Mangrove snapper spawn this month also, so it’s a good time to go snapper fishing. Snapper fishing is easy. Just go load up your live-well full of bait and head to a rock pile, artificial reef or bridge and start chumming.

I like to cut up my own fresh chum from the live-well, but a frozen chum-block hanging off the stern will work. I good tidal flow works best for snapper fish as well, because it creates a flow of fish particles to pull the fish off the structure you’re fishing on.

As far as snapper bait. I like to use the smallest scaled sardine in the live-well. Better yet, if you have any 2-inch pinfish, use them. Snapper love them and they’re hearty on the hook.

There are two ways you can fish your snapper bait. Let it drop back with the chum slick while let out line or cast it out and let it swim in the current with the bail closed. The biggest thing about getting a hook up, is to be patient. Snapper will peck at the bait two, maybe three times before it inhales it, so don’t try to set the hook too soon!

Locating schooling redfish lately has been hit or miss, but I think that’s mainly due to the huge influx of freshwater that our area received during the last two weeks. Thankfully, we’re finally getting back to a normal pattern of afternoon storms. This should allow the waters to clear up and increase the odds for locating schools of redfish.

When I’m out fishing and the winds lay down in the middle of the day and the temperatures start to rise, I often crank up the motor and go search for triple tail or cobia.

Triple tail love to hang out around crab trap buoys and will eat just about anything you toss at them. They will also trail along with floating debris. I saw a bright orange object last summer that looked like a fish marker, so I went and checked it out. It turns out, it was a floating bait net with a large triple tail in it. My client cast a scaled sardine at it and the fish rushed out of the net and devoured the bait. So always be on the outlook.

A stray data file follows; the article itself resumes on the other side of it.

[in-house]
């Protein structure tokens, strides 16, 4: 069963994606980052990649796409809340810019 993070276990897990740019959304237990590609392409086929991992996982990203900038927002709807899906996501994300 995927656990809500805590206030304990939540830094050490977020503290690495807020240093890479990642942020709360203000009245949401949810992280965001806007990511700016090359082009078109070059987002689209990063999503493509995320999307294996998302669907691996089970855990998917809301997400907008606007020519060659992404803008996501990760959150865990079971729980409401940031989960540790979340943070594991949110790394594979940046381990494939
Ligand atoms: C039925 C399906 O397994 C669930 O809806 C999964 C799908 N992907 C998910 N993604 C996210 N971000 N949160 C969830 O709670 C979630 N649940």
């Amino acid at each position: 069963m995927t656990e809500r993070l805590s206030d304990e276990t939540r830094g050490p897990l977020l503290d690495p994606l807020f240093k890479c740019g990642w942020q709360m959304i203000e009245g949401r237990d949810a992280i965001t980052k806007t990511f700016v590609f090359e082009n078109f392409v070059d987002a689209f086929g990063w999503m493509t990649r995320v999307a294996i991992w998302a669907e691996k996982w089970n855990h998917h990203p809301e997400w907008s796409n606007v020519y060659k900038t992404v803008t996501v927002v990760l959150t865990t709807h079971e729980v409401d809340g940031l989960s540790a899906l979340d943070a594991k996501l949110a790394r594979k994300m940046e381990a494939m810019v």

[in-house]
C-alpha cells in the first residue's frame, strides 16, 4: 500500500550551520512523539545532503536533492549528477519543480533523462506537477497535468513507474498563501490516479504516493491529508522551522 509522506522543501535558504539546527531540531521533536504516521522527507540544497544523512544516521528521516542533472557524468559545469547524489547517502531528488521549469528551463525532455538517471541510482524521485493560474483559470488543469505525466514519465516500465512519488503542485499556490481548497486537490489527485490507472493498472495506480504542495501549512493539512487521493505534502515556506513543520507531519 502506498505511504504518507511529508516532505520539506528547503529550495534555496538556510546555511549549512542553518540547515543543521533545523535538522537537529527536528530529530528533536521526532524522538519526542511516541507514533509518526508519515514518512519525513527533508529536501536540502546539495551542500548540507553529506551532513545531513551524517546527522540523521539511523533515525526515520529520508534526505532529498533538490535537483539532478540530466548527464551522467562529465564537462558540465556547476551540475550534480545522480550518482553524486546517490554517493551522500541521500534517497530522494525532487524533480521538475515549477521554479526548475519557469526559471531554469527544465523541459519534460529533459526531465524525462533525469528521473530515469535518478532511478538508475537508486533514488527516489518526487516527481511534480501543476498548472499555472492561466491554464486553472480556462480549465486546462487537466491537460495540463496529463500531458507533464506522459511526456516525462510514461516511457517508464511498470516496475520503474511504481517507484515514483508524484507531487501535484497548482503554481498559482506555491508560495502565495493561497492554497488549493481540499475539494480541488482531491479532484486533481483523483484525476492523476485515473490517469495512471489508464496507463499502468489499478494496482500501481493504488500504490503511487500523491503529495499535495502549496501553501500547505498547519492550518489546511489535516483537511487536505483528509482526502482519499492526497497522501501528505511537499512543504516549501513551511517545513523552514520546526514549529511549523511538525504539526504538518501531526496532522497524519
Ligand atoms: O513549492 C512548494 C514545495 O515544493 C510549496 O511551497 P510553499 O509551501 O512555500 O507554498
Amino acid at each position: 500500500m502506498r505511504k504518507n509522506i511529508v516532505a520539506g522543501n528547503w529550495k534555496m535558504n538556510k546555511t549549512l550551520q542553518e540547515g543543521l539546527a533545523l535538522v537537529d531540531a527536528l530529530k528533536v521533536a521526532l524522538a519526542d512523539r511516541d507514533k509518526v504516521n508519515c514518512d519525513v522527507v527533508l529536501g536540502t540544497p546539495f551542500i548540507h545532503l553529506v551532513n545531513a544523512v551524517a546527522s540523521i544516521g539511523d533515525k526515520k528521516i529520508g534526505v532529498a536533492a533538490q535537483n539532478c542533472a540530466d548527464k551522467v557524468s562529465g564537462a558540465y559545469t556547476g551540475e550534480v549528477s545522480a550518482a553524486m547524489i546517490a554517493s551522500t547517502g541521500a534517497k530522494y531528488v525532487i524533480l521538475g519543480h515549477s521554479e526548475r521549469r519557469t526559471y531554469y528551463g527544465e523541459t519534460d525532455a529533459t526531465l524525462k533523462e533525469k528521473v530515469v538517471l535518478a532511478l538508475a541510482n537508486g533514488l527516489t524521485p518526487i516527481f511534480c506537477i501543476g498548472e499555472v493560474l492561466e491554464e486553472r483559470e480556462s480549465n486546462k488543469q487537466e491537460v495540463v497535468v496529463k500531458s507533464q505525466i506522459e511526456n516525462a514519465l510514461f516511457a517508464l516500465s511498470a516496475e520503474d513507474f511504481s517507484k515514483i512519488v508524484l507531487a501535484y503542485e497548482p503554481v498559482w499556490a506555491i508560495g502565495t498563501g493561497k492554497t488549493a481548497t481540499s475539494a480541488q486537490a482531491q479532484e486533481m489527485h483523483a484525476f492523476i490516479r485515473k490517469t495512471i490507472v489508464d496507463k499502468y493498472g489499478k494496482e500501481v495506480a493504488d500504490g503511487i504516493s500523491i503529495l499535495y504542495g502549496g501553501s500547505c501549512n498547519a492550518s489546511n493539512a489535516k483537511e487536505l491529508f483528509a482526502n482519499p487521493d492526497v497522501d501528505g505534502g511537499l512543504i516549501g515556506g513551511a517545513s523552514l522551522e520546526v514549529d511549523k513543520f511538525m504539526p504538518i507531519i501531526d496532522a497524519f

Cobia on the other hand, like to hang around larger structure. Large buoys, range markers or navigation signs, any of these obstacles can attract cobia. Cobia like to shadow large stingrays that are cursing the grass flats too, so keep an eye out.

Wade is the hardest working fishing guide on Tampa Bay!

We have been out with him several times.  He arrives at the ramp with the bait well FULL! Wade does not waste the clients time finding bait like many other guides. He is up early and is loaded down with bait and ready to go from the second you step on his boat!

His boat is another thing worth mentioning too. Wade fishes out of a 24 Sheaffer, in my opinion the best custom bay boat money can buy! The boat is pleasure to fish out of for several anglers. HUGE bow and cockpit too with an excellent solid dry ride. Most other guides do not invest in a top shelf boat like a Sheaffer!

As to the fishing we have had AMAZING days with Wade! He works harder to catch you fish than any other guide I have fished with period! One example: On one of our last trips with Wade, we caught 110 snook & 30 reds! That was three anglers and we were going crazy hauling the fish in ALL DAY!

Patrick Bennett, Tampa, FL
May 23, 2017